Whenever it comes to the best thing in our diet, we cannot miss those green colored veggies. Out of all greenies, my most favorite is broccolis. Broccoli is a cabbage family vegetable grown for its nutritious flower heads. Its green or purple florets have been known for several noteworthy, unique phytonutrients that have been found to have disease preventing and health promoting properties.
Very few people would list broccoli as their favorite food. It is a vegetable which possesses a bitter taste and gives off a strong aroma when cooked. Broccoli originated in Italy off of the Mediterranean. It has been eaten there since the time of the ancient Romans in the 6th Century BC.
Inside out of broccoli
- Broccoli contains sulforaphane, which may help to stop the spread of cancer. In some laboratory tests, it has been shown to reduce the spread of tumors and reduce the number of carcinogens and free radicals in the body.
- Broccoli is also very high in Vitamin A. Vitamin A helps fight cancer within your cells, as well as keep your eyes healthy and stave off glaucoma and other eye degenerative diseases. It also helps to promote healthy skin, break down urinary stones (a big issue with the summer heat and dehydration) and maintain healthy bones and teeth.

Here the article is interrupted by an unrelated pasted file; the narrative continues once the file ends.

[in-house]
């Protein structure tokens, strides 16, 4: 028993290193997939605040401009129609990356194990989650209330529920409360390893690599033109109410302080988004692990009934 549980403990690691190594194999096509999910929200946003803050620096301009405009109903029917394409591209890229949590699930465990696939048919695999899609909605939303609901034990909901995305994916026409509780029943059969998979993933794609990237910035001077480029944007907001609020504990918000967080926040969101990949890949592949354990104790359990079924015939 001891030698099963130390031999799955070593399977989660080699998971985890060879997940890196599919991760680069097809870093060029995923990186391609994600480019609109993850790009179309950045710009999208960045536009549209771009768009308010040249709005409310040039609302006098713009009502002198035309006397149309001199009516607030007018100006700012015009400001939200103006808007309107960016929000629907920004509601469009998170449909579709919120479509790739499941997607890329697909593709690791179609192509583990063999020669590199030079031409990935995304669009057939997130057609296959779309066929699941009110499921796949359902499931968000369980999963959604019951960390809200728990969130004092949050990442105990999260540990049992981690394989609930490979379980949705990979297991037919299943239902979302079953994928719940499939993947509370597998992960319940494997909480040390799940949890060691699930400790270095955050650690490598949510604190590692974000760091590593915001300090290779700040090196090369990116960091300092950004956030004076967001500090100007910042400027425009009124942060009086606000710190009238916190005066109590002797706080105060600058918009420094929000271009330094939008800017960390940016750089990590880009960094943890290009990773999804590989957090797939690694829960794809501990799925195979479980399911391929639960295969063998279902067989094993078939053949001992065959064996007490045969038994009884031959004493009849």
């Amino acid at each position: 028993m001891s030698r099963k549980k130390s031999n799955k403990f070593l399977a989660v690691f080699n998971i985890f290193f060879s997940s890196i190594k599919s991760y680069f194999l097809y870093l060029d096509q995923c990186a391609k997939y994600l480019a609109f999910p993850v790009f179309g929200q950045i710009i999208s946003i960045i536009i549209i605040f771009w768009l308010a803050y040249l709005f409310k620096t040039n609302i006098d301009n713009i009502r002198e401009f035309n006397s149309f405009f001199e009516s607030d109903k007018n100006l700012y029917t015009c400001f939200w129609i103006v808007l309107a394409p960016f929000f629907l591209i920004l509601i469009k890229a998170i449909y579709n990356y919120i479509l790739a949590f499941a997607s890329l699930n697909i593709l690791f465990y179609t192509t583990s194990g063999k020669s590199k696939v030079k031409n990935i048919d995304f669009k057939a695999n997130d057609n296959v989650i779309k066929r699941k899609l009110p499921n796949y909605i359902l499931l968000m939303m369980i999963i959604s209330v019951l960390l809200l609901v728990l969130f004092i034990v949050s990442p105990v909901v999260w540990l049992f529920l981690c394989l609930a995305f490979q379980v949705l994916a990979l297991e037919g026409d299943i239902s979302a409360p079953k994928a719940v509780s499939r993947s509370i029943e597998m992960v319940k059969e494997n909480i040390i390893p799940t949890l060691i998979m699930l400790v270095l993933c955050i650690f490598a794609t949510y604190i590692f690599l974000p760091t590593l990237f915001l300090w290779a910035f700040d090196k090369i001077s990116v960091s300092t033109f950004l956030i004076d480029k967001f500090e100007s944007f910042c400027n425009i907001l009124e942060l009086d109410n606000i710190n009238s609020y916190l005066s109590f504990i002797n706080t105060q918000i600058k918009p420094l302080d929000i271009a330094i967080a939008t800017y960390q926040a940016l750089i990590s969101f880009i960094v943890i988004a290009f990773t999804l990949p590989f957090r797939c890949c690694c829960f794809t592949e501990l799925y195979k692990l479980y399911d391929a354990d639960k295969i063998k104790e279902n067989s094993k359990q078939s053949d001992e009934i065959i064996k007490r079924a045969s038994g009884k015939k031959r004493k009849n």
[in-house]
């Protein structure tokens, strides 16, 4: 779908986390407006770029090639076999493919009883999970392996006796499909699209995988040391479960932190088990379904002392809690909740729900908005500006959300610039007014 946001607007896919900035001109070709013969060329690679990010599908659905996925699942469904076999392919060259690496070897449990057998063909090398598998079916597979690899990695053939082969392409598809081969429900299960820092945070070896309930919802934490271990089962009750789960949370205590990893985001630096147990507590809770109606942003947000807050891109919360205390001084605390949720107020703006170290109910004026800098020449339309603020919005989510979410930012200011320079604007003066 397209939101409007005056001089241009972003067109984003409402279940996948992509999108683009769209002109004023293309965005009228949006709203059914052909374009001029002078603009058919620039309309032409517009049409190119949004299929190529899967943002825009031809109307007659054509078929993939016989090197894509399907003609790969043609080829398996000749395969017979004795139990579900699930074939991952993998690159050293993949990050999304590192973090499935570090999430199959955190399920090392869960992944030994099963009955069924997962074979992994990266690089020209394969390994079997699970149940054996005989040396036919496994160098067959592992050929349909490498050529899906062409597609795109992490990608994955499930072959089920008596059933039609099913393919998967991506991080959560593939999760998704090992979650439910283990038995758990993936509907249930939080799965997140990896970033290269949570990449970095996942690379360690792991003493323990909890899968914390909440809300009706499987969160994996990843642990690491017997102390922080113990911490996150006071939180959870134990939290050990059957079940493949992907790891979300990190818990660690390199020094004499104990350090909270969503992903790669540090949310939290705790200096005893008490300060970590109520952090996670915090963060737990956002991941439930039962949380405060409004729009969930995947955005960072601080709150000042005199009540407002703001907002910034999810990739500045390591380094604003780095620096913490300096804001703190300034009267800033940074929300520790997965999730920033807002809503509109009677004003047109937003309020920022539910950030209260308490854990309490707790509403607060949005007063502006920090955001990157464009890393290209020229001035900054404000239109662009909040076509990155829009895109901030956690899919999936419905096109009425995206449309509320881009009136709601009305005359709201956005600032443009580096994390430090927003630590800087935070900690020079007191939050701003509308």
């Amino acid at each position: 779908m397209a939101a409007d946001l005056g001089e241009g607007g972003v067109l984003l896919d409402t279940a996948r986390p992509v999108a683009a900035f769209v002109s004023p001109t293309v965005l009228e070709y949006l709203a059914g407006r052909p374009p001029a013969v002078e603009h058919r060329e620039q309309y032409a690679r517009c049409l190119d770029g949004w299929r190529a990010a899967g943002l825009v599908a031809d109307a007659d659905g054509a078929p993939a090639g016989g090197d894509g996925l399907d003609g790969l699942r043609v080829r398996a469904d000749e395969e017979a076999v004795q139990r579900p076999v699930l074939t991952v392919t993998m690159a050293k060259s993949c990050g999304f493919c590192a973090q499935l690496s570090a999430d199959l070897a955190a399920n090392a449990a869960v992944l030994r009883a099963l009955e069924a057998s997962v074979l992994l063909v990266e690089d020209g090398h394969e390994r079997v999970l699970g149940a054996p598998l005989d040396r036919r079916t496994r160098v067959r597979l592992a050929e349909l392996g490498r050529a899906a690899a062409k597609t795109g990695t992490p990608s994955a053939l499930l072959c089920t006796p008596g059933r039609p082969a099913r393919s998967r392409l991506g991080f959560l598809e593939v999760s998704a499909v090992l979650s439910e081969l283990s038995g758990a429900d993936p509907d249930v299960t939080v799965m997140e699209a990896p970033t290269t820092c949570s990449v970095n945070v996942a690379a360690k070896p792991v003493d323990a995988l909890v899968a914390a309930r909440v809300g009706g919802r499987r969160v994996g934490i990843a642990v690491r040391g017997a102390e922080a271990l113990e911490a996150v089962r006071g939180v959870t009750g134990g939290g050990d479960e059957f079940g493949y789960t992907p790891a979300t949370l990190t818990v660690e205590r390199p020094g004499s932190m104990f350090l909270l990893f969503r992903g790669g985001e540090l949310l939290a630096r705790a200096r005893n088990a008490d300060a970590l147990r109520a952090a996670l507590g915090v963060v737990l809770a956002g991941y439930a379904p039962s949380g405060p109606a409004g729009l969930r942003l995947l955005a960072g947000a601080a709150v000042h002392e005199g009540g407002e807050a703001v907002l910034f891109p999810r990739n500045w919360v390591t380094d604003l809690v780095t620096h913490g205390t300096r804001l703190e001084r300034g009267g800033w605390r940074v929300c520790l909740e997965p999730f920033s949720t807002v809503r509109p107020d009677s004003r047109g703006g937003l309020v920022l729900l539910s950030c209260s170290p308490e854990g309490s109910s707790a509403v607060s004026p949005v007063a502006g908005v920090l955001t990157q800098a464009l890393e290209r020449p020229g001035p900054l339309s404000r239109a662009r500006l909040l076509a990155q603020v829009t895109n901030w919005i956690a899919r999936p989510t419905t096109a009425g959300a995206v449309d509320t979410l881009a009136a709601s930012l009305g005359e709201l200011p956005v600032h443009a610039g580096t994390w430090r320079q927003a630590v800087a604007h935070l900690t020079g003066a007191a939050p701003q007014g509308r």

- The fresh vegetable is an exceptionally rich source of vitamin-C; providing 89.2 mg or about 150% of RDA per 100 g. Vitamin-C is a powerful natural anti-oxidant and immune modulator, helps fight against flu-causing viruses.
- Fresh heads are an excellent source of folates; contain about 63 µg/100 g (Provides 16% of RDA). Studies have shown that consumption of fresh vegetables and fruits rich in folates during pre-conception and pregnancy helps prevent neural tube defects in the offspring.
- Prevents Bladder Cancer – Recent studies revealed that men who include broccoli’s to their daily diet have very less chance of bladder cancer.
- Reduces risk of colorectal cancer – This vegetable is packed with folate, fiber, and antioxidants that may reduce the risk of colorectal cancer.
- Increases breast cancer survival – Eating broccoli and other cruciferous vegetables may improve your odds of breast cancer survival, a new study suggests. Of women in China diagnosed with breast cancer, those who consumed the most cruciferous vegetables were 62% less likely to die of breast cancer and 35% less likely to have a recurrence of the disease, compared with those who consumed the least.
The Best Way to cook Broccoli
The best ways to cook broccoli are to steam it, roast it, cook it in the microwave, or stir-fry it with a little broth or water. These methods are better than boiling. Some of the vitamin and mineral content are lost from the vegetable and end up in the cooking water when it is boiled.
Cooked broccoli should be bright green in color, and tender enough so that it can be pierced with a sharp knife and still remain crisp.